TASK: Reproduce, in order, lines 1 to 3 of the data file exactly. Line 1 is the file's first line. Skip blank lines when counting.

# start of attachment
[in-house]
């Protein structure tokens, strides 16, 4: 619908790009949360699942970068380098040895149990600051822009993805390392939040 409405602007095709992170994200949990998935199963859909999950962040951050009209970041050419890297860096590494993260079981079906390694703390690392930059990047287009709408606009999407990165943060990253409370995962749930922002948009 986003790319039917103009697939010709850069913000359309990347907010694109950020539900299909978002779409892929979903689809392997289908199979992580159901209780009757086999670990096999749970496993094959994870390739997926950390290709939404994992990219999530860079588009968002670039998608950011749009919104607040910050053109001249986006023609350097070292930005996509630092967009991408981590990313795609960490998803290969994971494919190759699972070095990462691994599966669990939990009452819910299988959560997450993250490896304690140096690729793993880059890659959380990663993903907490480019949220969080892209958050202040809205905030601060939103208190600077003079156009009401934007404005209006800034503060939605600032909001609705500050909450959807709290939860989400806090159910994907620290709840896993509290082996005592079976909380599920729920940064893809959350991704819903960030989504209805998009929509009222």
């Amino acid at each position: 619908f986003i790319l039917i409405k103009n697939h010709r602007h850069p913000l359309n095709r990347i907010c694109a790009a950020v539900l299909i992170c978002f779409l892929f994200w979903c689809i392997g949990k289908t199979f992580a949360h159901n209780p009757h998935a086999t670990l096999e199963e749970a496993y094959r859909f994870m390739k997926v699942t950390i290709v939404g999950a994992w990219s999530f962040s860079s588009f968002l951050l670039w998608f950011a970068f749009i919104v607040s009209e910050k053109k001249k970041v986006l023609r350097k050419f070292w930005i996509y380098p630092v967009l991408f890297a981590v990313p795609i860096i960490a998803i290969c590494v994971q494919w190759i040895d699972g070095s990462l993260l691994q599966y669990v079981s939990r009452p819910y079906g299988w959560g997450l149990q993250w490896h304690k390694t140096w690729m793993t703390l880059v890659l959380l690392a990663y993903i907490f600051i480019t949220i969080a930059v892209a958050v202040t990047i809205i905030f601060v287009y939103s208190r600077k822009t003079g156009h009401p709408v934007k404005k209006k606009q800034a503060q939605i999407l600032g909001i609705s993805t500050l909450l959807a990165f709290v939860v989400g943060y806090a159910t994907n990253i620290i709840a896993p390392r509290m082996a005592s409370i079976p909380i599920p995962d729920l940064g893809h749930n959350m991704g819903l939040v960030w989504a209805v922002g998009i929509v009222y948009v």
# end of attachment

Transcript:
[in-house]
């Protein structure tokens, strides 16, 4: 619908790009949360699942970068380098040895149990600051822009993805390392939040 409405602007095709992170994200949990998935199963859909999950962040951050009209970041050419890297860096590494993260079981079906390694703390690392930059990047287009709408606009999407990165943060990253409370995962749930922002948009 986003790319039917103009697939010709850069913000359309990347907010694109950020539900299909978002779409892929979903689809392997289908199979992580159901209780009757086999670990096999749970496993094959994870390739997926950390290709939404994992990219999530860079588009968002670039998608950011749009919104607040910050053109001249986006023609350097070292930005996509630092967009991408981590990313795609960490998803290969994971494919190759699972070095990462691994599966669990939990009452819910299988959560997450993250490896304690140096690729793993880059890659959380990663993903907490480019949220969080892209958050202040809205905030601060939103208190600077003079156009009401934007404005209006800034503060939605600032909001609705500050909450959807709290939860989400806090159910994907620290709840896993509290082996005592079976909380599920729920940064893809959350991704819903960030989504209805998009929509009222």
């Amino acid at each position: 619908f986003i790319l039917i409405k103009n697939h010709r602007h850069p913000l359309n095709r990347i907010c694109a790009a950020v539900l299909i992170c978002f779409l892929f994200w979903c689809i392997g949990k289908t199979f992580a949360h159901n209780p009757h998935a086999t670990l096999e199963e749970a496993y094959r859909f994870m390739k997926v699942t950390i290709v939404g999950a994992w990219s999530f962040s860079s588009f968002l951050l670039w998608f950011a970068f749009i919104v607040s009209e910050k053109k001249k970041v986006l023609r350097k050419f070292w930005i996509y380098p630092v967009l991408f890297a981590v990313p795609i860096i960490a998803i290969c590494v994971q494919w190759i040895d699972g070095s990462l993260l691994q599966y669990v079981s939990r009452p819910y079906g299988w959560g997450l149990q993250w490896h304690k390694t140096w690729m793993t703390l880059v890659l959380l690392a990663y993903i907490f600051i480019t949220i969080a930059v892209a958050v202040t990047i809205i905030f601060v287009y939103s208190r600077k822009t003079g156009h009401p709408v934007k404005k209006k606009q800034a503060q939605i999407l600032g909001i609705s993805t500050l909450l959807a990165f709290v939860v989400g943060y806090a159910t994907n990253i620290i709840a896993p390392r509290m082996a005592s409370i079976p909380i599920p995962d729920l940064g893809h749930n959350m991704g819903l939040v960030w989504a209805v922002g998009i929509v009222y948009v």